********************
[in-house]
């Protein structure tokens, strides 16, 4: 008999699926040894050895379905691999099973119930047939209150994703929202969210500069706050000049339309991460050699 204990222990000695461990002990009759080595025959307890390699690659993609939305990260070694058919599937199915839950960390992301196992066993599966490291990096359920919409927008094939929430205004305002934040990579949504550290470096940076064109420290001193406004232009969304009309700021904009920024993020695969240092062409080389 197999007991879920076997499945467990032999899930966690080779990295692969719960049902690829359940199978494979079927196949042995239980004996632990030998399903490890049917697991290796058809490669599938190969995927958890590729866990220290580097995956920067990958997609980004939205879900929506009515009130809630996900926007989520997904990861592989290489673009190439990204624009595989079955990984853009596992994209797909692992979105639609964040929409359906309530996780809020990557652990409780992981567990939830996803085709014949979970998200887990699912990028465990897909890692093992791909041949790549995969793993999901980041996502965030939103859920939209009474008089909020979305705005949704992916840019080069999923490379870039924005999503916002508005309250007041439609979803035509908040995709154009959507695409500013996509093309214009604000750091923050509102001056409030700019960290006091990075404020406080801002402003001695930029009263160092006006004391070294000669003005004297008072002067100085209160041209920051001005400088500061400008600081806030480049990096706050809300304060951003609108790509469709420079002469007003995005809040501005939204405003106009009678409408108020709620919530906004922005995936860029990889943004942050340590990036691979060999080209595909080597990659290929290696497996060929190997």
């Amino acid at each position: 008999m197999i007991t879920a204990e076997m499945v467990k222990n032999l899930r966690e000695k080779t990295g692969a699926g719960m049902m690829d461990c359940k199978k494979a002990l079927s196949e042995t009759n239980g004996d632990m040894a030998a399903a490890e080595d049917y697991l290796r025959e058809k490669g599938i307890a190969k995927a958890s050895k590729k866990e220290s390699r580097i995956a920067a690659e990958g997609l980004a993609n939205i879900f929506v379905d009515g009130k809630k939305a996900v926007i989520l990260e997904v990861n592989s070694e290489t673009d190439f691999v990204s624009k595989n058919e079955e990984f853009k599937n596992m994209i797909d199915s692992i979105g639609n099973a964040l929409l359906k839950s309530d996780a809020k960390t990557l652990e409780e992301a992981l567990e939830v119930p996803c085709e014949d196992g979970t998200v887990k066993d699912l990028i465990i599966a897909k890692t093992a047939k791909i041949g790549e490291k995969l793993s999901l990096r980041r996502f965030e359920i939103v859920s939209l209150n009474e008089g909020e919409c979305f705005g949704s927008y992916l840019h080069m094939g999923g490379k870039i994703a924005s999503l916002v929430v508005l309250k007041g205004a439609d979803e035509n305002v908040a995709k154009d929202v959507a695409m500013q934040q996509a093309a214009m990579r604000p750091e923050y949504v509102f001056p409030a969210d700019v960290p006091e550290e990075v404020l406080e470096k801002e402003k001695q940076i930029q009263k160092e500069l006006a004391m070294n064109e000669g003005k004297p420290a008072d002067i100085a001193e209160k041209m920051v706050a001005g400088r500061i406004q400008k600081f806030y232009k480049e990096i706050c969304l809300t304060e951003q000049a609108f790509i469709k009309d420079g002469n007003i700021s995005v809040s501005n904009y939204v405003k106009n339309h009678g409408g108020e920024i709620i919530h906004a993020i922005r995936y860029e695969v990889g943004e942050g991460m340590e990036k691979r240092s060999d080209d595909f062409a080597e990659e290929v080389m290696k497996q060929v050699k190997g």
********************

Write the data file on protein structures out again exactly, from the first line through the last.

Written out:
[in-house]
């Protein structure tokens, strides 16, 4: 008999699926040894050895379905691999099973119930047939209150994703929202969210500069706050000049339309991460050699 204990222990000695461990002990009759080595025959307890390699690659993609939305990260070694058919599937199915839950960390992301196992066993599966490291990096359920919409927008094939929430205004305002934040990579949504550290470096940076064109420290001193406004232009969304009309700021904009920024993020695969240092062409080389 197999007991879920076997499945467990032999899930966690080779990295692969719960049902690829359940199978494979079927196949042995239980004996632990030998399903490890049917697991290796058809490669599938190969995927958890590729866990220290580097995956920067990958997609980004939205879900929506009515009130809630996900926007989520997904990861592989290489673009190439990204624009595989079955990984853009596992994209797909692992979105639609964040929409359906309530996780809020990557652990409780992981567990939830996803085709014949979970998200887990699912990028465990897909890692093992791909041949790549995969793993999901980041996502965030939103859920939209009474008089909020979305705005949704992916840019080069999923490379870039924005999503916002508005309250007041439609979803035509908040995709154009959507695409500013996509093309214009604000750091923050509102001056409030700019960290006091990075404020406080801002402003001695930029009263160092006006004391070294000669003005004297008072002067100085209160041209920051001005400088500061400008600081806030480049990096706050809300304060951003609108790509469709420079002469007003995005809040501005939204405003106009009678409408108020709620919530906004922005995936860029990889943004942050340590990036691979060999080209595909080597990659290929290696497996060929190997």
């Amino acid at each position: 008999m197999i007991t879920a204990e076997m499945v467990k222990n032999l899930r966690e000695k080779t990295g692969a699926g719960m049902m690829d461990c359940k199978k494979a002990l079927s196949e042995t009759n239980g004996d632990m040894a030998a399903a490890e080595d049917y697991l290796r025959e058809k490669g599938i307890a190969k995927a958890s050895k590729k866990e220290s390699r580097i995956a920067a690659e990958g997609l980004a993609n939205i879900f929506v379905d009515g009130k809630k939305a996900v926007i989520l990260e997904v990861n592989s070694e290489t673009d190439f691999v990204s624009k595989n058919e079955e990984f853009k599937n596992m994209i797909d199915s692992i979105g639609n099973a964040l929409l359906k839950s309530d996780a809020k960390t990557l652990e409780e992301a992981l567990e939830v119930p996803c085709e014949d196992g979970t998200v887990k066993d699912l990028i465990i599966a897909k890692t093992a047939k791909i041949g790549e490291k995969l793993s999901l990096r980041r996502f965030e359920i939103v859920s939209l209150n009474e008089g909020e919409c979305f705005g949704s927008y992916l840019h080069m094939g999923g490379k870039i994703a924005s999503l916002v929430v508005l309250k007041g205004a439609d979803e035509n305002v908040a995709k154009d929202v959507a695409m500013q934040q996509a093309a214009m990579r604000p750091e923050y949504v509102f001056p409030a969210d700019v960290p006091e550290e990075v404020l406080e470096k801002e402003k001695q940076i930029q009263k160092e500069l006006a004391m070294n064109e000669g003005k004297p420290a008072d002067i100085a001193e209160k041209m920051v706050a001005g400088r500061i406004q400008k600081f806030y232009k480049e990096i706050c969304l809300t304060e951003q000049a609108f790509i469709k009309d420079g002469n007003i700021s995005v809040s501005n904009y939204v405003k106009n339309h009678g409408g108020e920024i709620i919530h906004a993020i922005r995936y860029e695969v990889g943004e942050g991460m340590e990036k691979r240092s060999d080209d595909f062409a080597e990659e290929v080389m290696k497996q060929v050699k190997g």